The Introduction to Psychology course was developed through the Ohio Department of Higher Education OER Innovation Grant. This work was completed and the course was posted in September 2018. The course is part of the Ohio Transfer Module and is also named OSS015. For more information about credit transfer between Ohio colleges and universities please visit: www.ohiohighered.org/transfer.Team LeadVincent Granito Lorain County Community CollegeContent ContributorsNicole Brandt Columbus State Community CollegeLynne Gabriel Lakeland Community CollegeJackie Sample Central Ohio Technical CollegeLibrarianRachel Dilley Columbus State Community CollegeReview TeamMelissa Beers Ohio State UniversityBryan Gerber Stark State College
How to Use this GuideThis guide provides information and resources on introducing the different research methods that have been used in the field of psychology. All resources are Open Access and can be downloaded or added to a Course Management System (LMS) via the hyperlinks. IntroductionOne of the key takeaways from the Introduction to Psychology class should be that psychology is a science. Our discipline can be distinguished from pseudo-science or common sense through the various research approaches in the field. The instructor should provide a survey of the different methods, including examples and strengths and weaknesses to each approach.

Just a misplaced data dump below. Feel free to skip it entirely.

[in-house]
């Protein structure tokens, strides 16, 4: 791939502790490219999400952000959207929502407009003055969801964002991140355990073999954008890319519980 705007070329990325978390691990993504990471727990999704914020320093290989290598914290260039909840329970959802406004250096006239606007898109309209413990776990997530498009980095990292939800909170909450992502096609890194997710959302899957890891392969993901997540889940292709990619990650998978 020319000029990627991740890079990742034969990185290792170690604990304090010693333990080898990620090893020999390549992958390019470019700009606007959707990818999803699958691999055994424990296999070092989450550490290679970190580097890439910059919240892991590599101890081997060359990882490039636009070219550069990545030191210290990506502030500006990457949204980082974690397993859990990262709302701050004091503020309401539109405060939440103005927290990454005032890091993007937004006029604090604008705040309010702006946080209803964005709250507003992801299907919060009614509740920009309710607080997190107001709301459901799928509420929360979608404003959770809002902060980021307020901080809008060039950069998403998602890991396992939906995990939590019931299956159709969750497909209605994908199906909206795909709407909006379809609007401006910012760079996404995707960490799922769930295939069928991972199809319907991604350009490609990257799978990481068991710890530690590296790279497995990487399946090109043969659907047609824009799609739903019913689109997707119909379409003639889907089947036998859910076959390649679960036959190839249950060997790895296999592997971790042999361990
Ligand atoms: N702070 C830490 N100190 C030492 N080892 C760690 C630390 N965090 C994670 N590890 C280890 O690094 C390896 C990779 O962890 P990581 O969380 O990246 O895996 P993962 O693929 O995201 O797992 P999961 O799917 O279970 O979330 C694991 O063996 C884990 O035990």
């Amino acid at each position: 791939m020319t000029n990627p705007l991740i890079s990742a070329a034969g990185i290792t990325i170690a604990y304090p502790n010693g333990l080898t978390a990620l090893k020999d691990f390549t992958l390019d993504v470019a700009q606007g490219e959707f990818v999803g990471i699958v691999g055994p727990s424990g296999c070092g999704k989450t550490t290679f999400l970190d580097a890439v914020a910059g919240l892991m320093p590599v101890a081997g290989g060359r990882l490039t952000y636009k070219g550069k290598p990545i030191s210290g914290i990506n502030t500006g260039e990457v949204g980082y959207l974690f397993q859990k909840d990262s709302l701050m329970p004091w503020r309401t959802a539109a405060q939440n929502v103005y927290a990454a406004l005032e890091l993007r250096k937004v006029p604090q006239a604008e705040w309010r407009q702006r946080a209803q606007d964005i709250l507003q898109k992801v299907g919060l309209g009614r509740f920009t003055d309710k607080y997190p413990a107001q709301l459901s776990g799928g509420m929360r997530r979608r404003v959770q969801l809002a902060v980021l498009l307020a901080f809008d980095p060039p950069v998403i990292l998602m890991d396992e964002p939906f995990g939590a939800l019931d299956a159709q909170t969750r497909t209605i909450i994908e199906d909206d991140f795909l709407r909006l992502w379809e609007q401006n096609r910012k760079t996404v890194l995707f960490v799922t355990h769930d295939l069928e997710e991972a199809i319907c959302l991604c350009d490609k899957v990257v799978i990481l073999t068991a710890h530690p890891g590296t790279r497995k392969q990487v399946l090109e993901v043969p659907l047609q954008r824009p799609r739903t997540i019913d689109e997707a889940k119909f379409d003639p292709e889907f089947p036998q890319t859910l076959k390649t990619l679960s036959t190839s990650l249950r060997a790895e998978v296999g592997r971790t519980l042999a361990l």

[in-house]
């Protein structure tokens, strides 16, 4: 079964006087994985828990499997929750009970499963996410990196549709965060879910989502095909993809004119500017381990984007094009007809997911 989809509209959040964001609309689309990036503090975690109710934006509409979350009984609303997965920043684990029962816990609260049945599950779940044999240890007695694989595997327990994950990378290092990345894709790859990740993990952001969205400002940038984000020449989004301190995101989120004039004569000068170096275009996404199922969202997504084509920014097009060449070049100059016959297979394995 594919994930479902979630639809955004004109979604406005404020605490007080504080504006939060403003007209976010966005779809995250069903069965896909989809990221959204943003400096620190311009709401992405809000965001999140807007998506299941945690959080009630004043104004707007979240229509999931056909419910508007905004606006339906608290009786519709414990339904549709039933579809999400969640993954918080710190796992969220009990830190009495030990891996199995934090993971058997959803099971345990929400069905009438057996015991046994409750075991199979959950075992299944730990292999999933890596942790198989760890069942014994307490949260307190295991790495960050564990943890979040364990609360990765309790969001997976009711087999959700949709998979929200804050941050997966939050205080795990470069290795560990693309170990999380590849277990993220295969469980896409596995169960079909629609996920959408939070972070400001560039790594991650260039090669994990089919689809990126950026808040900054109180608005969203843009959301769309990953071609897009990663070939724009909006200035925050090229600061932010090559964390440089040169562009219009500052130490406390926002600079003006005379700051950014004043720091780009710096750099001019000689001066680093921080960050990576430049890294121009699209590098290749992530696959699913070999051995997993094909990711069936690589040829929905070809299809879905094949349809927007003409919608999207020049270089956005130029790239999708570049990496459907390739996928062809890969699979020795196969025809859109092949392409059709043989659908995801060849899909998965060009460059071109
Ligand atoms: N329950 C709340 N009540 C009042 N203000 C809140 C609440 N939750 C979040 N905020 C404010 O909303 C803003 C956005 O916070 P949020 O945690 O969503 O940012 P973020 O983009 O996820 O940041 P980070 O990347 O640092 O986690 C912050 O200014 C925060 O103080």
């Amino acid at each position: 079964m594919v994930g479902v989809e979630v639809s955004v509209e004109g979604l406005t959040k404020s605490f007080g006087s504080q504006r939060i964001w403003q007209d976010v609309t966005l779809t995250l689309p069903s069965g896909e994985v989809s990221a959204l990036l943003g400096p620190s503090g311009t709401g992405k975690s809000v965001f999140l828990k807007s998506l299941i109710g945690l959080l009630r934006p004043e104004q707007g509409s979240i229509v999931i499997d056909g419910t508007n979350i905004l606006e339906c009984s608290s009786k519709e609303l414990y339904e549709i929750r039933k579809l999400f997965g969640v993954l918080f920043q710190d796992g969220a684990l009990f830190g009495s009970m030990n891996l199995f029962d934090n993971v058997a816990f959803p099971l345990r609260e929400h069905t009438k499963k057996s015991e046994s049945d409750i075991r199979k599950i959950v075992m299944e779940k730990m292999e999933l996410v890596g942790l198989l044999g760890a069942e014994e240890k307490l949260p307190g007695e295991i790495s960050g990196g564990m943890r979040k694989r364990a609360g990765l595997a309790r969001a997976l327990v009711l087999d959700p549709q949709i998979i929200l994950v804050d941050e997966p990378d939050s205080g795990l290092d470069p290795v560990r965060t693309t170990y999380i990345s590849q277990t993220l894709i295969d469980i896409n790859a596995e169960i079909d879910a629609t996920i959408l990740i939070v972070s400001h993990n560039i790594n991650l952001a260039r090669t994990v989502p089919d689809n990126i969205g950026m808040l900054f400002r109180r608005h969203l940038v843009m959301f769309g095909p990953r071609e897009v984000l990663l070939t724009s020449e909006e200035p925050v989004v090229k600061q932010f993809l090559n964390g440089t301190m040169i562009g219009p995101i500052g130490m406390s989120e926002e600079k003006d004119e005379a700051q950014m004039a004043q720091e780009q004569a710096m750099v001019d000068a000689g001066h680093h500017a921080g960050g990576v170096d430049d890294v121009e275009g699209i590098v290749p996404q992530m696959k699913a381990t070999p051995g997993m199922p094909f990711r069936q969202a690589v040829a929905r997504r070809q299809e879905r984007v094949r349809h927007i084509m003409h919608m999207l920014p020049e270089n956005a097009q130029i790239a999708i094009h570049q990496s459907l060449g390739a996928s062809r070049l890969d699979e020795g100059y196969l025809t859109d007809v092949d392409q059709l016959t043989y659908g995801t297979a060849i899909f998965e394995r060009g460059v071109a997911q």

Introduction to Sociology 2e adheres to the scope and sequence of a typical, one-semester introductory sociology course. It offers comprehensive coverage of core concepts, foundational scholars, and emerging theories, which are supported by a wealth of engaging learning materials. The textbook presents detailed section reviews with rich questions, discussions that help students apply their knowledge, and features that draw learners into the discipline in meaningful ways. The second edition retains the book’s conceptual organization, aligning to most courses, and has been significantly updated to reflect the latest research and provide examples most relevant to today’s students. In order to help instructors transition to the revised version, the 2e changes are described within the preface.
Define and describe the scientific method
Explain how the scientific method is used in sociological research
Understand the function and importance of an interpretive framework
Define what reliability and validity mean in a research study
By the end of this section, you will be able to:
Explain what a correlation coefficient tells us about the relationship between variables
Recognize that correlation does not indicate a cause-and-effect relationship between variables
Discuss our tendency to look for relationships between variables that do not really exist
Explain random sampling and assignment of participants into experimental and control groups
Discuss how experimenter or participant bias could affect the results of an experiment
Identify independent and dependent variables